A Pair of Steel-toe Boots

Michelle Huang


When Michelle Huang immigrated to Canada from China, her first job was at the Burnbrae egg farm.  Could this woman, trained as an engineer, wearing borrowed oversized steel-toed boots, be competent for this job?


I grew up in an engineering family. My father loves me and his job, very much so he persuaded me to follow in his footsteps and become a process engineer. I went to China University of Petroleum, and I got a job at the same company as my father. But after working at that company for ten years, I decided to immigrate to Canada. I was not suffering. I just wanted a change. 

I moved to Calgary in 2002. At the time, hundreds of engineers were laid off. It was impossible for a new immigrant without any local experience to find an engineering job. My savings account was small. I had to find a job as soon as possible.

One day, an ad in a newspaper caught my eye. Burnbrae Farms needed several workers. I called them right away and was interviewed at their egg plant. After a couple of simple questions about my name and my previous jobs, I was hired. 

To work in that plant, I needed to wear a pair of steel-toe boots. They were too expensive to buy, so I borrowed a pair. They were size 41. My size is 36. Obviously, they were too big, but I didn’t have a choice. 

The next day, I started my new job in these heavy, extra big boots.  One other lady and I were new. Each of us was supposed to take care of two production lines. Thousands of eggs were automatically sorted and put in egg cartons. The cartons sped towards us on conveyor belts. Our responsibility was to put these cartons into a metal crate. In a minute, my hands were scratched by the metal crate and bleeding, but I could not stop because the conveyor belts would not wait for me. I ran and ran between those two production lines. If you remember watching the “I Love Lucy’ show, “The Chocolate Factory,” that was me!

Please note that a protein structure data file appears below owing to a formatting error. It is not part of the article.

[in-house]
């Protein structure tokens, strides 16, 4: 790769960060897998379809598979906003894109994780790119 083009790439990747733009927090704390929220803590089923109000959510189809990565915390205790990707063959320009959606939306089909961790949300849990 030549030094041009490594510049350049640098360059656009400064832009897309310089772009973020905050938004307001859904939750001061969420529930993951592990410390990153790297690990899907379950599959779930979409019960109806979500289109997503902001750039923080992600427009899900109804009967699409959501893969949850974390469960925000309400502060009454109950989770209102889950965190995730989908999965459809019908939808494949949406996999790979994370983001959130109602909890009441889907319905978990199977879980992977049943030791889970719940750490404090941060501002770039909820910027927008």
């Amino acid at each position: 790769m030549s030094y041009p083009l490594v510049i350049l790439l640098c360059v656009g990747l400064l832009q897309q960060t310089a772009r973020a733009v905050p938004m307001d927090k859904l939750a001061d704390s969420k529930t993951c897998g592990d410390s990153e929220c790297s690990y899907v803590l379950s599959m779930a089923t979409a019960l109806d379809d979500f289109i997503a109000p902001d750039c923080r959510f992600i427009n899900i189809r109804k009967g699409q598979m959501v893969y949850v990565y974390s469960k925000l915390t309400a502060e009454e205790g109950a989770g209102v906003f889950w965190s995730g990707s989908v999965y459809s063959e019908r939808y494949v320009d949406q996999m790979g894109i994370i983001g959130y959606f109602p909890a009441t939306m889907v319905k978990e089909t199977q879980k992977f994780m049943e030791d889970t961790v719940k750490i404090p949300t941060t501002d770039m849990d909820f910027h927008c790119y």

That morning, I successfully caught all the egg cartons. At lunchtime, I asked the other new lady how she was feeling. She said: “Exhausted!” After lunch, my steel-toe boots became heavier and heavier. But I could not slow down even a tiny bit. Each and every one of those egg cartons in the endless line needed me to rescue. “Oh no! One fell off.” I had to run faster and harder. Finally, the lines were stopped for the day. I felt like a prisoner who had just been released after years and years in jail. 

By the time I slowly walked out of the factory, it was dark. I felt lucky having my old Ford, so I didn’t have to walk all the way home in my extremely heavy boots. I could hardly keep my arms on the steering wheel. Then, I realized I was lost. I drove around and around with tears on my face. I asked myself. “Did I make the right decision to immigrate to Canada?” I had been asking myself this question a lot. The egg plant was not the change I had hoped for when I left China. 

When I arrived home, before I got out of the car, I wiped away my tears. My nine-year-old daughter gave me the sweetest kisses and the warmest hug. Then she put a delicious bowl of instant noodles in front of me. I was surrounded by love. I told myself I had to be a strong mom. 

One year later, I found my first engineer job.

To explore a new place and a new lifestyle, Michelle Huang immigrated to Canada in 2001. She has experienced different kinds of moments: sad, happy, hopeless, surprising, noisy, quiet, ugly, beautiful. All these experiences make her call Canada home.

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